* September imports to surpass August’s 1.6 mln tonnes
* Distillates stocks in ARA hub at all-time records
* Refinery margins saved due to cheap crude
By Libby George and Ron Bousso
LONDON, Sept 9 (Reuters) - Europe is poised to receive record levels of diesel from the east this month as the region bears the full brunt of supply from new Middle Eastern refineries.
A mammoth 1.4 million tonnes of diesel has already been booked from new mega refineries in the Middle East, and export-oriented refineries in India, to land in Europe in September, according to traders and Reuters shipping data.
Traders expect several more shipments to be booked in the coming days, leading total exports this month to surpass August’s 1.6 million tonnes.
“It will be high,” one trader said of the imports, adding that it was likely to hit a new record.
Reuters shipping data shows more than 3 million tonnes in total of oil products en route from the east. The bookings include diesel on two oil product supertankers capable of carrying 1 million barrels each, the Atina and the Novo.
Three even larger mega tankers with 2 million barrels, the Gener8 Neptune, the Yuan Chun Hu and the Yuan Qiu Hu, are also set to carry distillates from South Korea to West Africa on their maiden voyages.
While Europe’s imports typically peak in the autumn, during refinery maintenance season, Middle Eastern shipments were turbo-charged by the addition of crude producer Saudi Arabia’s new 400,000 barrel per day (bpd) Yasref refinery.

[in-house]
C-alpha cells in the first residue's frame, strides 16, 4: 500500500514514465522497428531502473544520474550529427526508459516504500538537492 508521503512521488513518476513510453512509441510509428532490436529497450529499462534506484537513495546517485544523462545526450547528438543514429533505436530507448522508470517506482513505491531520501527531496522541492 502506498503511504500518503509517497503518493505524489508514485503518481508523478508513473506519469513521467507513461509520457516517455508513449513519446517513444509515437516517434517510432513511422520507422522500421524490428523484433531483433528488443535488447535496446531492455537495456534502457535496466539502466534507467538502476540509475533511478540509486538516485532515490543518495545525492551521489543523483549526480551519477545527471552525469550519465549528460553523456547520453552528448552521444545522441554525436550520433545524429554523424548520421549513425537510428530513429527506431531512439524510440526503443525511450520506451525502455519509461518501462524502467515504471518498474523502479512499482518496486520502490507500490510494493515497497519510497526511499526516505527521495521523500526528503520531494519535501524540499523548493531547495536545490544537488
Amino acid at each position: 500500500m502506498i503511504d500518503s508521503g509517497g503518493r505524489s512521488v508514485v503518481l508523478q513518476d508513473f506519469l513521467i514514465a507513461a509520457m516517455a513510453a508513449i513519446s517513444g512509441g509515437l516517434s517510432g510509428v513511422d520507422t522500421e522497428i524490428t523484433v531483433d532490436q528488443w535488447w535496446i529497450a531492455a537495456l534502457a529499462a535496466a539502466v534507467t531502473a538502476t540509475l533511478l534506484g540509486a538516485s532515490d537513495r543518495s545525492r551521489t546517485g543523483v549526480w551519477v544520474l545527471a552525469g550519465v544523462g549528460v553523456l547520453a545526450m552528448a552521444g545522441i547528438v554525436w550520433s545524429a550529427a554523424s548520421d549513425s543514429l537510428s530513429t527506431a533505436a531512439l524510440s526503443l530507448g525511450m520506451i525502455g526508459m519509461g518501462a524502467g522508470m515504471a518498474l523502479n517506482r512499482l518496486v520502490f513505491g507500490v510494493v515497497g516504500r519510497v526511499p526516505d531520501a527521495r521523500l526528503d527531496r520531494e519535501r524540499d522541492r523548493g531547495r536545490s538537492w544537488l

That unit hit full capacity at the end of June, just as the Middle East’s own distillate consumption entered its summer peak.
In the first five months of the year, total Saudi distillate exports were 22 percent higher than the same period last year, according to JODI data, reaching an average of roughly 1.1 million tonnes per month. These shipments were aided by the 400,000 bpd Jubail refinery, which reached maximum output in late 2014.
“These two Saudi refineries have hit their full stride, and they’re going to keep pushing diesel to Europe,” said Harry Tchilinguirian, global head of commodity strategy at BNP Paribas. “That’s what they were built, configured and optimized for.”
Already, stocks of distillates in the Amsterdam-Rotterdam-Antwerp hub have hit all-time records, according to Dutch consultancy PJK International. Figures from industry monitor Genscape show gasoil stock levels in ARA at nearly 5.7 million tonnes at the end of August - nearly one million above the previous year.
Genscape pegs ARA gasoil storage at close to 70 percent of total capacity.
But traders and analysts said Europe’s refinery margins will be saved for a few more months, largely thanks to cheap crude, which cut refinery costs and spurred demand.
Low water levels on the Rhine river also crimped stocks in inland markets, such as Germany and Switzerland, meaning buyers in those countries will at some point need to restock from the ARA volumes.
“Demand is really strong...major importers turn over their tanks rapidly,” one trader said.
But others warned that if Europe’s already limited refinery maintenance is pared back further, stocks could be inundated.
“Refinery margins are crude driven, not demand,” another trader said. “If (refiners) run at maximum rates, the market will be flooded easily.” (Reporting by Libby George; editing by Susan Thomas)